Recently, Nebraska was hit with three hurricanes, or as they have been called “triple twisters.” The remarkable occurrence of multiple twisters at once was evaluated using the Fujita Scale, a measurement tool used by climate scientists. The power and force of tornadoes have long since dominated the public’s attention, especially as their path of destruction increases. Much like the rubbernecking that occurs when drivers witness a wreck on a freeway, the public’s fascination with the sheer damage and force of a tornado is enough to make many people stop and stare in wonder and awe at these twisters even if only witnessed on television, from the safety of their own homes.
Unfortunately for residents of the small Nebraska towns of Pilger, Coleridge, and Laurel, folks did not need to turn on their televisions, they simply needed to look out of their windows. Gale-force winds and mile-wide tornadoes ripped destructive paths through the northeastern part of the state early this week. The triple tornadoes in Nebraska left residents of three towns scrambling to locate loved ones and assess the damage in the tragic aftermath of the powerful forces that flattened houses and left at least two people dead. While residents of Pilger are still reeling from their twin twister touchdowns of Monday afternoon, the neighboring towns of Coleridge and Laurel were both threatened early Wednesday morning by another powerful tornado, as it hovered nearby the two communities for approximately an hour.
With so much mindless destruction, scientists have been working for decades to develop various methods and instruments in order to “predict” these forces of atmospheric awe. Climatologists, meteorologists, plucky “storm chasers,” and other professionals in the field understand that nature cannot be predicted with 100 percent accuracy. However, they began compiling massive amounts of data, satellite images, and reports from local weather stations in an effort to produce estimates of the devastating effects of the twisters.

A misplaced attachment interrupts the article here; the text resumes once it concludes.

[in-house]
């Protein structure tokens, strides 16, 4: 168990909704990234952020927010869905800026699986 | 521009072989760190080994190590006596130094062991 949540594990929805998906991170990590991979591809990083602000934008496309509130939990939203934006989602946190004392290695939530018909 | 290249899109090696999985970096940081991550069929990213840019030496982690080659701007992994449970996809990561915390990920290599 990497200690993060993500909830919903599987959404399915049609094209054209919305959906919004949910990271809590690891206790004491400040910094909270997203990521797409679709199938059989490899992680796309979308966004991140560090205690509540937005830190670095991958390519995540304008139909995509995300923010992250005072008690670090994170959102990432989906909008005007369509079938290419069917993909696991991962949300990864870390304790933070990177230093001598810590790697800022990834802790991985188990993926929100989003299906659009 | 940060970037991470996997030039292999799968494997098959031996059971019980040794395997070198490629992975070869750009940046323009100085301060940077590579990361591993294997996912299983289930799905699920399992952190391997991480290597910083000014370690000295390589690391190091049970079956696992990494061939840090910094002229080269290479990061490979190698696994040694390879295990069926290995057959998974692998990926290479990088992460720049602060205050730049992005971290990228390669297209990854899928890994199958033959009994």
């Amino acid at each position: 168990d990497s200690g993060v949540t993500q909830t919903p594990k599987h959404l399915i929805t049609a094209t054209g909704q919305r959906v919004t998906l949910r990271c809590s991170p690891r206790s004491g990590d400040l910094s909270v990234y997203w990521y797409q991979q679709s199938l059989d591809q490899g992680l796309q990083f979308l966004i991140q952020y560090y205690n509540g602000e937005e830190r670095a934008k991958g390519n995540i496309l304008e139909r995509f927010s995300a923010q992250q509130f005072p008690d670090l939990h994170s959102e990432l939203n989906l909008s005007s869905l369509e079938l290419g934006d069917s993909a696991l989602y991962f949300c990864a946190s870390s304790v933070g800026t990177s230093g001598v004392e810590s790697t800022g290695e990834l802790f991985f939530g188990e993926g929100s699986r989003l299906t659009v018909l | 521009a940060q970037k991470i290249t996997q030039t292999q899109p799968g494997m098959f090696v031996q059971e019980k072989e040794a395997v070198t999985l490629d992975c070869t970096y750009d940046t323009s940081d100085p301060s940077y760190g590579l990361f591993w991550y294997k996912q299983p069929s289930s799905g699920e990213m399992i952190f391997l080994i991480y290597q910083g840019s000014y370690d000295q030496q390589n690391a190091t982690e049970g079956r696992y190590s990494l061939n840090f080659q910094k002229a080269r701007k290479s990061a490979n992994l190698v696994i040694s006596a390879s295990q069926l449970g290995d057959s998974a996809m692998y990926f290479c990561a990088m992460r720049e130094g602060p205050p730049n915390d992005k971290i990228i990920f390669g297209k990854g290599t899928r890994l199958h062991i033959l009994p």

So how do scientists “measure” these twisters? The Fujita Scale, designed in 1971 by T. Theodore Fujita, developed general qualifiers, which in turned helped climate scientists categorize tornadoes on a scale from zero to five, offering ballpark estimates of wind speed, ground speed, the ground width of the twister, and the general damage left in the wake of a twister. This scale, widely used by climate scientists, was the gold standard for over 35 years. That is, before Mr. Fujita’s scale received a “makeover,” of sorts.
In 2007, scientists and engineers working with the National Oceanic and Atmospheric Association (NOAA) developed the “Enhanced F-Scale,” in an effort to better understand these destructive forces of nature. The numeric values of zero through five remain the same, but an additional 28 other classifying features grace the pages of this new system. Based on observed damage and estimated wind speed, scientists create artificial “tornadoes” in a controlled environment. These controlled environments measure the levels of destruction, while incrementally increasing wind speeds in powerful, three-second wind bursts.
This enhanced scale is oddly specific, despite NOAA’s stern reminder that these lists and categories are not measurements, but are approximations based on conglomerate data from both experiments in a laboratory environment, and weather stations across the country. Listed types of destruction range from “single-wide mobile home” to “automobile showroom,” softwood tree damage, and more. However strange these damage qualifiers may appear, it is understandable why scientists are making every effort to illustrate, list, or otherwise estimate every aspect of a twister’s destructive force.
A tornado’s powerful nature is often unpredictable, frightening, and deadly. Climate scientists understand that the problem does not lie in predicting its outcome, but in preventing the senseless deaths of those who are unlucky enough to cross paths with such a destructive force of nature. Unfortunately, it is impossible to predict every aspect and threat of a twister, and residents in Nebraska recently learned this the hard way as triple twisters touched down in their home towns. While the improved Fujita Scale, in concert with the efforts of these climate scientists, are advancing the development of enhanced tornado warning systems, which in turn, can save lives. Unfortunately for those already affected by such malevolent forces, the chaos of Mother Nature, it seems, will always have the trump card over human preparedness.
By Hayden Freed